The cosmetic changes are just to add a little colour to the various prompts and warning messages, so that you can tell the difference more easily between questions the software asks (white text) and the answers you type (yellow). Errors or other unusual conditions will now display in red. Not all terminals will display the colours, but they won't garble their displays if they can't handle the colours either. [...] 

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Fixing Mistakes #3: Fixing the ALBUM tag

This is the last in my series of three posts explaining what I've done to fix up a silly cataloguing error in my extensive music library. The problem was first described back here. But to recap: whilst I have always "allowed" the inclusion of a recording year in the ALBUM tag where it was necessary (to distinguish, for example, between Boult's 1959 and 1968 recordings of Vaughan Williams' 9th symphony), I only added the recording date rarely, and as an exception to the norm. Rethinking the logic of what counts as recorded music's primary key, however, I realised that the recording date should always and without exception be included in a recording's ALBUM tag.

So, the past few posts have been about the scripts I wrote to (a) check every recording had a recording year stored in its YEAR tag; (b) to check that those recordings that had a date included in their ALBUM tag matched there what their YEAR tag said should apply as the recording date. [...]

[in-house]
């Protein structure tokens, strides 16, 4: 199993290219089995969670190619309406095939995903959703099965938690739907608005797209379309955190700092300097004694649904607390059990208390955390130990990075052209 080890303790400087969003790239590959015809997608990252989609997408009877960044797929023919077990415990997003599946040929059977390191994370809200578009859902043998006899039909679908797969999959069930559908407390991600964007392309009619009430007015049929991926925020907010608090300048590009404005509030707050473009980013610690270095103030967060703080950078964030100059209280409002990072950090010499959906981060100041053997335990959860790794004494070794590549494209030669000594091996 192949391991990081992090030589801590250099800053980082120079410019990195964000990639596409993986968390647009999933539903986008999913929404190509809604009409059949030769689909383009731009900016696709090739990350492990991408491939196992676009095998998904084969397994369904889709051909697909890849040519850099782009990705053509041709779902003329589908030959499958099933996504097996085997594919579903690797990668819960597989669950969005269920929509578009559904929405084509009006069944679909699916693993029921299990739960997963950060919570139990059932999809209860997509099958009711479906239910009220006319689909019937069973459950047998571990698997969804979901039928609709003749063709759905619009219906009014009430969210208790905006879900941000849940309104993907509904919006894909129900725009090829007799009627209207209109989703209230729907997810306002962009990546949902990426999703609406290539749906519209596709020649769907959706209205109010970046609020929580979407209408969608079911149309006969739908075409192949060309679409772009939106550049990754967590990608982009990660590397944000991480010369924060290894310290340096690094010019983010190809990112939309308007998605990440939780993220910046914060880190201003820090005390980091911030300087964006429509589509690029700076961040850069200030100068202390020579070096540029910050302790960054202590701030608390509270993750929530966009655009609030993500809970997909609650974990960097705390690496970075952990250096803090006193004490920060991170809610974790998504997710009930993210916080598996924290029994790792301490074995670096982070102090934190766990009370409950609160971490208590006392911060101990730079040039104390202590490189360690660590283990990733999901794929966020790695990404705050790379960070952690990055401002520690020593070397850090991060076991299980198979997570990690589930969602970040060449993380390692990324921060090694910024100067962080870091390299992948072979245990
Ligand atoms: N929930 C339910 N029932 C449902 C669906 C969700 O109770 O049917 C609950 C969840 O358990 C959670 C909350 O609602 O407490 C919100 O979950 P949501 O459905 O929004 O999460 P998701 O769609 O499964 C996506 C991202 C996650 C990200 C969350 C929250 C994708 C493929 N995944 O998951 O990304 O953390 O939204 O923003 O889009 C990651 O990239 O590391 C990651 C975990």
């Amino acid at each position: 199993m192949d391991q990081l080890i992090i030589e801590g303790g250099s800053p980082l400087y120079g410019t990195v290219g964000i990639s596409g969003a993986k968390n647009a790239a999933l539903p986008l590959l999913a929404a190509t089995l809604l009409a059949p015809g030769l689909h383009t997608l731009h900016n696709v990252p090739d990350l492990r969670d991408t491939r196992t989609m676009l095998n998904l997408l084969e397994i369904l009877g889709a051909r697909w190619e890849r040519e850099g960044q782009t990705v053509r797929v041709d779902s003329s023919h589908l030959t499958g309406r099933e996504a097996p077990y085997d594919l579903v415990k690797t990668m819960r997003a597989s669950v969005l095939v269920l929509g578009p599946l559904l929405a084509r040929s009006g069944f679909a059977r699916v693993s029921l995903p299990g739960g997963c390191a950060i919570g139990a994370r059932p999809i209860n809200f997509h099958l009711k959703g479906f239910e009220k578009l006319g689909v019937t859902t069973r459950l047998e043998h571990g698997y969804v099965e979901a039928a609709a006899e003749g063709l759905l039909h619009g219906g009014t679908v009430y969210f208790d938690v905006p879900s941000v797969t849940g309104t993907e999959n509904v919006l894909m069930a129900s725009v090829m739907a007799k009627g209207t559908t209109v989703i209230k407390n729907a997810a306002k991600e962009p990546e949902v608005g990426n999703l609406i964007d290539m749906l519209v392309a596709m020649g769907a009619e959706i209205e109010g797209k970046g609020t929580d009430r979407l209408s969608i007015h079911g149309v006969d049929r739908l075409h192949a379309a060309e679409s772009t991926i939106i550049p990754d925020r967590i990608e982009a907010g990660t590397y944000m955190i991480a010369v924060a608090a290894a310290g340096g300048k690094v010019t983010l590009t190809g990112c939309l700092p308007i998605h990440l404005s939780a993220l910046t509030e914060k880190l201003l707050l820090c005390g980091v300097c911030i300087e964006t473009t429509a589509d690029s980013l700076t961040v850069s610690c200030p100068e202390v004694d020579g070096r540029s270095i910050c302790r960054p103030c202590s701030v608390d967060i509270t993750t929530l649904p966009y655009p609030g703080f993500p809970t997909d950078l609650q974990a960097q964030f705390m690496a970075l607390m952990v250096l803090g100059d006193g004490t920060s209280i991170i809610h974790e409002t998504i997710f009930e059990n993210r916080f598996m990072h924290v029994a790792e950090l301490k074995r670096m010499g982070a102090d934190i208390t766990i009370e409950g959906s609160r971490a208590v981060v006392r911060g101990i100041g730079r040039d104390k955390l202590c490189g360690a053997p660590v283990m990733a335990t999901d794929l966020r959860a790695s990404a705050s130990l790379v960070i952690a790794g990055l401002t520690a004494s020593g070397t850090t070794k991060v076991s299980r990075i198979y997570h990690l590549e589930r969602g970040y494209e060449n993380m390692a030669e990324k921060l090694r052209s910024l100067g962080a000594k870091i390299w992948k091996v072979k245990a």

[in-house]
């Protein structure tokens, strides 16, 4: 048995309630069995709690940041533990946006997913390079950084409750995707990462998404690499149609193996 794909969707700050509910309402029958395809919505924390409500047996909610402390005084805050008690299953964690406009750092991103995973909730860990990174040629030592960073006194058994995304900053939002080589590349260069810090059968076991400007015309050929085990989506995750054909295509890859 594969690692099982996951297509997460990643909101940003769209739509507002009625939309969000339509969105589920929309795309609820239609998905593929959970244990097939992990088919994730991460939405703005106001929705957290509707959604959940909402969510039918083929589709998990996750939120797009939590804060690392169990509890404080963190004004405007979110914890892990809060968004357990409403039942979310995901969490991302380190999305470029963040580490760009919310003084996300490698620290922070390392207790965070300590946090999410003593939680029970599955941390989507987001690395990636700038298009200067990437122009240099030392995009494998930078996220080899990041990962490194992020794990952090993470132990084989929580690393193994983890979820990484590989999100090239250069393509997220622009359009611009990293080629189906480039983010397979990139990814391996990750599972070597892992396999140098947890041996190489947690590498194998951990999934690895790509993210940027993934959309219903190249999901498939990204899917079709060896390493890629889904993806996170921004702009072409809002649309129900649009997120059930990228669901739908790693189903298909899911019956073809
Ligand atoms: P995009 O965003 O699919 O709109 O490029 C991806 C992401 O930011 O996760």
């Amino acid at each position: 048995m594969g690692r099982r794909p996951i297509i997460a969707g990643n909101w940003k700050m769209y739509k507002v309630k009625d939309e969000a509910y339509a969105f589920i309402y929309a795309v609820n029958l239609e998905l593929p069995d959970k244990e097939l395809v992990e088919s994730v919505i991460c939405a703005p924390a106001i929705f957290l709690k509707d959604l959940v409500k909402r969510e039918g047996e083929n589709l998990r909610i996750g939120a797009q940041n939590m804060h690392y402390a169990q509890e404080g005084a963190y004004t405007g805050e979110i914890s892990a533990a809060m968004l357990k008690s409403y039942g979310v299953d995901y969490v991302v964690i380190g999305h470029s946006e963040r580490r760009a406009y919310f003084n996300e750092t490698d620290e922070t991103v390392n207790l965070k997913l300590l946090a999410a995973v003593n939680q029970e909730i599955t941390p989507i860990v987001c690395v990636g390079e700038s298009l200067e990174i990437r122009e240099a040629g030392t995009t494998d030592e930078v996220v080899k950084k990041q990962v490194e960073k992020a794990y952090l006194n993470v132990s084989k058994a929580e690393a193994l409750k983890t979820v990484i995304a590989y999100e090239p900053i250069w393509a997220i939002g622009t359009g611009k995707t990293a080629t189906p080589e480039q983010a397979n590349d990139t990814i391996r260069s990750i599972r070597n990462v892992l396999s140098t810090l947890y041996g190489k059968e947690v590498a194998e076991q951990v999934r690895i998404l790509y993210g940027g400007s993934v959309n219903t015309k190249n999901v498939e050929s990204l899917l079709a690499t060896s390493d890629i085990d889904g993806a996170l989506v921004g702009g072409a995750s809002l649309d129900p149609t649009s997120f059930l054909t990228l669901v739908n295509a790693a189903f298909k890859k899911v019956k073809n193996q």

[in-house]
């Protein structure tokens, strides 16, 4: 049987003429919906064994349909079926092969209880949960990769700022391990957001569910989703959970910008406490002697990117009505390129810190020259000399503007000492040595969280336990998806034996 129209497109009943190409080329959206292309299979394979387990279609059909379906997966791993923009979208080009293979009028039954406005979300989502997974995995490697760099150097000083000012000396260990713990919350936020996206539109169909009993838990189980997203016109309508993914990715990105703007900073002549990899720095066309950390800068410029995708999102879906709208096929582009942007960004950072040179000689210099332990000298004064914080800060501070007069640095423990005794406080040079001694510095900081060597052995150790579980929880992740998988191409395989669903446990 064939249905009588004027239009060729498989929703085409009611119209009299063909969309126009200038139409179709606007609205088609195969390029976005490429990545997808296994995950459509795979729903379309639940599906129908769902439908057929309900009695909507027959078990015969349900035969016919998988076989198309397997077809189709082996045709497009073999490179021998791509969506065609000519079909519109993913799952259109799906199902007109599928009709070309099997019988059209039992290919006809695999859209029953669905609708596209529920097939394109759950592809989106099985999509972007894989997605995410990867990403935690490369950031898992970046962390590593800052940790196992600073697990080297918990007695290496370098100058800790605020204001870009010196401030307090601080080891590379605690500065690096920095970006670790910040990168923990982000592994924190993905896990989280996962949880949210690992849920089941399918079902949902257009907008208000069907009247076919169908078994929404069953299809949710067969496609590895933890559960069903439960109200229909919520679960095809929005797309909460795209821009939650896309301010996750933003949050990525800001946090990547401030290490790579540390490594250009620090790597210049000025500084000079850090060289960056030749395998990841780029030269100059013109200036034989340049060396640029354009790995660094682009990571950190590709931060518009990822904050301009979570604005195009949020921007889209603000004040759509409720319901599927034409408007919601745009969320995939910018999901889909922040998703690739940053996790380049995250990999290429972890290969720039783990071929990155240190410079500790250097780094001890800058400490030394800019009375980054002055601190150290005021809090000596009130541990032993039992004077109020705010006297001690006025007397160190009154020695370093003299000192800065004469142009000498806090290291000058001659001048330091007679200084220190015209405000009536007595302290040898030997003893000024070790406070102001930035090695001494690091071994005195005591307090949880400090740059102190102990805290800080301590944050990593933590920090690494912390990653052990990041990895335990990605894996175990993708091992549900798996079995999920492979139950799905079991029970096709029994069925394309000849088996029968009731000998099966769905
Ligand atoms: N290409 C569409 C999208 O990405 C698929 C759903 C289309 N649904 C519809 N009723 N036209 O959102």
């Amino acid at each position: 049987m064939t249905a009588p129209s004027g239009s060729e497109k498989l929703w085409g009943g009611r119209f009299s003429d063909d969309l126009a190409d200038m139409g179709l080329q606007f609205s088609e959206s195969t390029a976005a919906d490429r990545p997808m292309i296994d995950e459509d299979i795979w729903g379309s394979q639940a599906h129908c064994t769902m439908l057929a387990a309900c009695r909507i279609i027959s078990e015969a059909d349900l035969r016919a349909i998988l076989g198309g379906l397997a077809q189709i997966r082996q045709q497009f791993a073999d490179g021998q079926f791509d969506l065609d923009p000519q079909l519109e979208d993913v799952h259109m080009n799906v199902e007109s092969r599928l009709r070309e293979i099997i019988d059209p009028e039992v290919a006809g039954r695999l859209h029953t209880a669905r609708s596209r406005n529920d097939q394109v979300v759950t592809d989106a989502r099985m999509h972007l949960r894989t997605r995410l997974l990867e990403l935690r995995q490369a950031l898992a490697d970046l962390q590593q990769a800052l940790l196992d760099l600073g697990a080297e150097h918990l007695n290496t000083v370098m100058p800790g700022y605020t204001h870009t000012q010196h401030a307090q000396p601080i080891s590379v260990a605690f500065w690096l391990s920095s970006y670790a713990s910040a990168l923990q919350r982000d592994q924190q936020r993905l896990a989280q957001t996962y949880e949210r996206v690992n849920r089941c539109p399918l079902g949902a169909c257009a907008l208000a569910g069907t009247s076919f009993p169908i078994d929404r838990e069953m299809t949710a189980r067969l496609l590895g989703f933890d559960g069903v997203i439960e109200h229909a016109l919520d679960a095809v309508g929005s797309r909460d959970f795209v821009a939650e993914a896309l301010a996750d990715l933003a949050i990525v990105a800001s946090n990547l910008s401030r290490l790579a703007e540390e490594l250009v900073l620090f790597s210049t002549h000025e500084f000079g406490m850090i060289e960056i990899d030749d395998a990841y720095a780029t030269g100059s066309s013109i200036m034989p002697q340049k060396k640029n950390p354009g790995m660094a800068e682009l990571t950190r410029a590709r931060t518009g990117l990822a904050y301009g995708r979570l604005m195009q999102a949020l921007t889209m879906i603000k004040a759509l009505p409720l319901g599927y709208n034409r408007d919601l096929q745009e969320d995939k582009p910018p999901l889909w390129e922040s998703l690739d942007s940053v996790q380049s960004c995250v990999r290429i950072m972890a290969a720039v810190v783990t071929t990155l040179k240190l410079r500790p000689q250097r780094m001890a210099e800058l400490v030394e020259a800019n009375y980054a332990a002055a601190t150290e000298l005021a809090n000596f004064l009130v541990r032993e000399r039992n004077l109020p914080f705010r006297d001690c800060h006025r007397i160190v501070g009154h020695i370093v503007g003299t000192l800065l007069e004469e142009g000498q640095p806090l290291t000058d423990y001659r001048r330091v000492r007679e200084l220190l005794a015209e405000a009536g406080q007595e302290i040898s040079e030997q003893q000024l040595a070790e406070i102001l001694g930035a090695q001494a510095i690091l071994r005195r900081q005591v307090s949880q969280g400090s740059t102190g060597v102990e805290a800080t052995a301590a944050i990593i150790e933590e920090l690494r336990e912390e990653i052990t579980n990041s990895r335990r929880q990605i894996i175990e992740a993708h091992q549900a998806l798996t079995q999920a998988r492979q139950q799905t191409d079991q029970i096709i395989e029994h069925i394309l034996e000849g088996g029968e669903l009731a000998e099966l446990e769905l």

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Fixing Mistakes #2: Checking the ALBUM tag

So, this is the next in a mini-series of posts, explaining how I went about fixing up the discovery that I'd tagged my music files incorrectly after all these years, despite knowing better!

The short version is that I always knew the recording date was an important factor in distinguishing between recordings of the same work by the same artist, but since I didn't often have duplicates, I assumed I'd get away without including it in the ALBUM tag for a composition. And then I realised that though I might well get away with it today, a new acquisition here or there could well mean that I wouldn't get away with it for ever: if the information is theoretically necessary to distinguish recordings, then it ought to be present, always[...] 

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Fixing Mistakes #1 : Checking the YEAR tag

My last post explained that my music collection needed to be re-catalogued to some extent. In particular, I needed to make sure that every track I've ever ripped has an entry in its YEAR tag, identifying when a particular recording was made (because that little piece of information turns out to be a crucial component in classical music recordings' "primary key")

I wasn't going to check all 64,000+ ripped audio tracks by hand to achieve this! Instead, I needed to script something that could batch-check my entire collection in one go. [...]